Despite uneven prose and an erratic structure, Saint Bris provides an enthusiastic portrayal of this “Hero of Two Worlds.”

Pub Date: May 12, 2010

ISBN: 978-1-60598-087-4

Page Count: 368

Publisher: Borderland/Ivan Dee

Review Posted Online: Feb. 3, 2011

Kirkus Reviews Issue: March 1, 2010

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KILLERS OF THE FLOWER MOON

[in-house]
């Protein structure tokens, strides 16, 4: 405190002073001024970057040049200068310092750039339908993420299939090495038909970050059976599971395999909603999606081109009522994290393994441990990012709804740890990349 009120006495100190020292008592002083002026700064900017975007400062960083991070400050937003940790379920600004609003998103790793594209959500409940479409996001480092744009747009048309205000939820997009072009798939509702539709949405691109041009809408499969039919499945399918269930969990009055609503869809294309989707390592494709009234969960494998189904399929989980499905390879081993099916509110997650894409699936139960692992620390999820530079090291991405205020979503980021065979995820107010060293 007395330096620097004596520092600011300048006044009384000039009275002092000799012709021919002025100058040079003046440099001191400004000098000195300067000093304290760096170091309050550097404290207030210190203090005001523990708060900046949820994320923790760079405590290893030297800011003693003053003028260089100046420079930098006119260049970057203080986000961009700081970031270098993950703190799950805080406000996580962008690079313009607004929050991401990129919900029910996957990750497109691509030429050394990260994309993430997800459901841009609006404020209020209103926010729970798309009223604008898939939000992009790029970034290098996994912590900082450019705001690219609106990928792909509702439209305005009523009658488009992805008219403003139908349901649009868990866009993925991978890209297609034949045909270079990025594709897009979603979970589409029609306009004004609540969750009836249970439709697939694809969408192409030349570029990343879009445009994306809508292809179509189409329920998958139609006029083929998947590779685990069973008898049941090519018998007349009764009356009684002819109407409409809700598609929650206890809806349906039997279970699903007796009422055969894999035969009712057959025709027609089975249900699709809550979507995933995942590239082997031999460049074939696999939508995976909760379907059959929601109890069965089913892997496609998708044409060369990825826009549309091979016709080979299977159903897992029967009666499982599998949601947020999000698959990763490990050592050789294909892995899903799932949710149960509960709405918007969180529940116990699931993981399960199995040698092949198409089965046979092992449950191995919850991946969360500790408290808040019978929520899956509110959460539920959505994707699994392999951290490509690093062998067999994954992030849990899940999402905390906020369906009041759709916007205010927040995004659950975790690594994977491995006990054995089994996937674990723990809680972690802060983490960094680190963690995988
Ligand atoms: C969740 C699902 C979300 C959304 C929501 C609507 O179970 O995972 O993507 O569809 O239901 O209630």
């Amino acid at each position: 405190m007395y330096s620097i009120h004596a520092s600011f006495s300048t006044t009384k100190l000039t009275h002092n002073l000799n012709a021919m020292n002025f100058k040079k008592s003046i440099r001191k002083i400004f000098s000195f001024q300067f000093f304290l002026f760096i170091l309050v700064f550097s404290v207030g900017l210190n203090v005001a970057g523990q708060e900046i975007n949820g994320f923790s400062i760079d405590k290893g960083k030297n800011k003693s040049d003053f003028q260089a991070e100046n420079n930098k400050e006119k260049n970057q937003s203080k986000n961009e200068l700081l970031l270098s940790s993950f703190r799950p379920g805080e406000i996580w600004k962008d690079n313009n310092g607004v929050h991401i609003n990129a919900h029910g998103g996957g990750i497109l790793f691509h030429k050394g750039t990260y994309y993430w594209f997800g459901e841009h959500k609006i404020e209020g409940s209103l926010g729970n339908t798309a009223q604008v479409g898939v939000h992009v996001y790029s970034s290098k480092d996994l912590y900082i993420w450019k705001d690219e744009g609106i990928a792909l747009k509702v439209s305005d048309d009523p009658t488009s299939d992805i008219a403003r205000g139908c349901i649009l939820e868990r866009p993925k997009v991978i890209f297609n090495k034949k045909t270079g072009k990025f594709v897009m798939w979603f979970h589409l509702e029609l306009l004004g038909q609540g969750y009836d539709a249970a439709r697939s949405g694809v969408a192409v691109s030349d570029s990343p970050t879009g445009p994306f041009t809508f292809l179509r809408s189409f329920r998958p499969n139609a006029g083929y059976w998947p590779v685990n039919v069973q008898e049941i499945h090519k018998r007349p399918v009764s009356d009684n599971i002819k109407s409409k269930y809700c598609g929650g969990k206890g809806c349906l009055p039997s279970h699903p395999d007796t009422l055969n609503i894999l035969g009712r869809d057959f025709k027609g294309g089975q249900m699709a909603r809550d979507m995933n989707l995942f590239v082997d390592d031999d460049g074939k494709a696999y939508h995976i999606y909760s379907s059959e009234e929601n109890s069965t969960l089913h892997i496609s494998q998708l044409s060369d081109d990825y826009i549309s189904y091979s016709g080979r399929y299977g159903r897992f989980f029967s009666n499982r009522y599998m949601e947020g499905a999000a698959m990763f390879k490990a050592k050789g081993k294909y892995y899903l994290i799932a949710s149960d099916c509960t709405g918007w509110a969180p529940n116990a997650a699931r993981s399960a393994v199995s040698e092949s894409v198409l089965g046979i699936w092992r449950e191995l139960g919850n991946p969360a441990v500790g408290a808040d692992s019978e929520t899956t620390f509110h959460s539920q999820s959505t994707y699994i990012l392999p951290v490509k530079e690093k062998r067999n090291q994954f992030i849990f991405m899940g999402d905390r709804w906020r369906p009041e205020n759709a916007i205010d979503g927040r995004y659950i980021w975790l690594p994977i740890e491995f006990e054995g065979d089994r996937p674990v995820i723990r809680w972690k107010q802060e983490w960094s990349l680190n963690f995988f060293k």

THE OSAGE MURDERS AND THE BIRTH OF THE FBI

Dogged original research and superb narrative skills come together in this gripping account of pitiless evil.

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  • Kirkus Reviews'
    Best Books Of 2017


  • New York Times Bestseller


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  • National Book Award Finalist

Greed, depravity, and serial murder in 1920s Oklahoma.